As of the census of 2010, there were 24,453 people, 9,632 households, and 6,354 families residing in the city. The population density was 2,584 people per square mile (997.8/km²). There were 9,997 housing units at an average density of 1,052.3 per square mile (408.0/km²). The racial makeup of the city was 85.6% White, 1.1% African American, 0.9% Native American, 3.8% Asian, 0.05% Pacific Islander, 5.4% some other race, and 3.2% from two or more races. Hispanic or Latino of any race were 18.2% of the population.
There were 9,632 households, of which 36.5% had children under the age of 18 living in them; 49.9% were headed by married couples living together; 11.6% had a female householder with no husband present; and 34.0% were non-families. Of all households, 25.5% were made up of individuals, and 5.9% were someone living alone who was 65 years of age or older. Average household size was 2.54, and average family size was 3.08.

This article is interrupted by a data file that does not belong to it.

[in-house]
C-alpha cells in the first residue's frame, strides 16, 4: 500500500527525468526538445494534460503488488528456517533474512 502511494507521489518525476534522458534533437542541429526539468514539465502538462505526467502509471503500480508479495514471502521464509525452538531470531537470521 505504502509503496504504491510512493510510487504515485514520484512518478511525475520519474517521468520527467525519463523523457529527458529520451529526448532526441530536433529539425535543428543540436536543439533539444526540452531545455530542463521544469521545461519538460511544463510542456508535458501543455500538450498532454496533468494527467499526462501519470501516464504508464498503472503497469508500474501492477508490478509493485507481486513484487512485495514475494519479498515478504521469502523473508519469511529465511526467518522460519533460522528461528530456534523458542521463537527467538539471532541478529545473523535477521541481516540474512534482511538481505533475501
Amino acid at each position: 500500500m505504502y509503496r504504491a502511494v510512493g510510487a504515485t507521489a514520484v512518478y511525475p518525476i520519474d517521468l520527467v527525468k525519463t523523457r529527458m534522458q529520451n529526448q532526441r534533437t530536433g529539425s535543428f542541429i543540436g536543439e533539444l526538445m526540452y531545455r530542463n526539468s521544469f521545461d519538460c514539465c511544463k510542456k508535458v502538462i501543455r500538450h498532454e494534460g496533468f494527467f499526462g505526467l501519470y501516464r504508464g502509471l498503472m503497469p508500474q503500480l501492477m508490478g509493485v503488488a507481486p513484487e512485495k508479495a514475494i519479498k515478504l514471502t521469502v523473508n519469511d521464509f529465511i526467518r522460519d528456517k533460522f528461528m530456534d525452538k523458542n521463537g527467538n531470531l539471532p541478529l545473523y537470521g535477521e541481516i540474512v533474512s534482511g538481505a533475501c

In the city, the population was spread out with 25.4% under the age of 18, 6.9% from 18 to 24, 29.7% from 25 to 44, 29.9% from 45 to 64, and 8.1% who were 65 years of age or older. The median age was 37.6 years. For every 100 females there were 95.8 males. For every 100 females age 18 and over, there were 91.9 males.
For the period 2009-2011, the estimated median income for a household in the city in 2010 was $66,202, and the median income for a family was $79,212. Male full-time workers had a median income of $54,313 versus $50,166 for females. The per capita income for the city was $34,711. About 9.3% of families and 12.5% of the population were below the poverty line.
Lafayette, Colorado Facts for Kids. Kiddle Encyclopedia.